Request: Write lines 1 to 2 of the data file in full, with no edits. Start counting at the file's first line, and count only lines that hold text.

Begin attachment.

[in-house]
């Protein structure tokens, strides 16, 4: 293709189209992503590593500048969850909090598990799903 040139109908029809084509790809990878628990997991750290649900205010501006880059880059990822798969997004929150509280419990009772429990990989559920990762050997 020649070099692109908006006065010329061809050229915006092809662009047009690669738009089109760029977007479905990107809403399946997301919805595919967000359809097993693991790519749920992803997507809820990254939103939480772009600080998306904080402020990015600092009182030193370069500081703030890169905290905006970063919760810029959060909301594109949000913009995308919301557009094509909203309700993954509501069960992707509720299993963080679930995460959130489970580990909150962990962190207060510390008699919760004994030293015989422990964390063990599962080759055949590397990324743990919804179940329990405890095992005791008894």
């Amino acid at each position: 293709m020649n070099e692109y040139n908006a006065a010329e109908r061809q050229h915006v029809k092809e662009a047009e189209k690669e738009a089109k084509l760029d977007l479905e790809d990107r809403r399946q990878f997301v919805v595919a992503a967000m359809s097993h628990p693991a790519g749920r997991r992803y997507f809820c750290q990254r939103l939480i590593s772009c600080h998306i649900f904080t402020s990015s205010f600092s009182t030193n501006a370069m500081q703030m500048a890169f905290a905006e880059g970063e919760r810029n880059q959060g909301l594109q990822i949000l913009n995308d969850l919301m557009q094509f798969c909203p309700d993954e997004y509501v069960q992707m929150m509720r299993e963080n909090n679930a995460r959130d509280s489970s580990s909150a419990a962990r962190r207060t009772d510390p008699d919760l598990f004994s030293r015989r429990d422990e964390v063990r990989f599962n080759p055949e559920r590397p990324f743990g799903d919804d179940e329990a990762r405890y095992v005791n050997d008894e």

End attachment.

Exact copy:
[in-house]
């Protein structure tokens, strides 16, 4: 293709189209992503590593500048969850909090598990799903 040139109908029809084509790809990878628990997991750290649900205010501006880059880059990822798969997004929150509280419990009772429990990989559920990762050997 020649070099692109908006006065010329061809050229915006092809662009047009690669738009089109760029977007479905990107809403399946997301919805595919967000359809097993693991790519749920992803997507809820990254939103939480772009600080998306904080402020990015600092009182030193370069500081703030890169905290905006970063919760810029959060909301594109949000913009995308919301557009094509909203309700993954509501069960992707509720299993963080679930995460959130489970580990909150962990962190207060510390008699919760004994030293015989422990964390063990599962080759055949590397990324743990919804179940329990405890095992005791008894």